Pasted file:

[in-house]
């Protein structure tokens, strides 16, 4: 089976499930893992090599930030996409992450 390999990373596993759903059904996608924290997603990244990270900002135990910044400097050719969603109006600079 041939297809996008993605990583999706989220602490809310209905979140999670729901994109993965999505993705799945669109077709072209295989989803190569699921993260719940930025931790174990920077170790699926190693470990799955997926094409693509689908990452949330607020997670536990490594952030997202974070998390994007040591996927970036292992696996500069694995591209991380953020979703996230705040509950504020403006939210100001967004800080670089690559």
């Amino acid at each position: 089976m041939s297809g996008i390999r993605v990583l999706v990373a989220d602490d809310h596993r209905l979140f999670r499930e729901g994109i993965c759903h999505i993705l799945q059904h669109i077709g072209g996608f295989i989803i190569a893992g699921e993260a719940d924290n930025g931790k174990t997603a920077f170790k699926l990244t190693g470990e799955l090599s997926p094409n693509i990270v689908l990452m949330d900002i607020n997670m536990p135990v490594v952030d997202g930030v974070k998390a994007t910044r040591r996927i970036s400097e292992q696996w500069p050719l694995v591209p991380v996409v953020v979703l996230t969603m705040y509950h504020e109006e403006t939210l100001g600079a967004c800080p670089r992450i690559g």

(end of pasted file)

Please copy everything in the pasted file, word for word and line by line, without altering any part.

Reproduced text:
[in-house]
């Protein structure tokens, strides 16, 4: 089976499930893992090599930030996409992450 390999990373596993759903059904996608924290997603990244990270900002135990910044400097050719969603109006600079 041939297809996008993605990583999706989220602490809310209905979140999670729901994109993965999505993705799945669109077709072209295989989803190569699921993260719940930025931790174990920077170790699926190693470990799955997926094409693509689908990452949330607020997670536990490594952030997202974070998390994007040591996927970036292992696996500069694995591209991380953020979703996230705040509950504020403006939210100001967004800080670089690559």
């Amino acid at each position: 089976m041939s297809g996008i390999r993605v990583l999706v990373a989220d602490d809310h596993r209905l979140f999670r499930e729901g994109i993965c759903h999505i993705l799945q059904h669109i077709g072209g996608f295989i989803i190569a893992g699921e993260a719940d924290n930025g931790k174990t997603a920077f170790k699926l990244t190693g470990e799955l090599s997926p094409n693509i990270v689908l990452m949330d900002i607020n997670m536990p135990v490594v952030d997202g930030v974070k998390a994007t910044r040591r996927i970036s400097e292992q696996w500069p050719l694995v591209p991380v996409v953020v979703l996230t969603m705040y509950h504020e109006e403006t939210l100001g600079a967004c800080p670089r992450i690559g």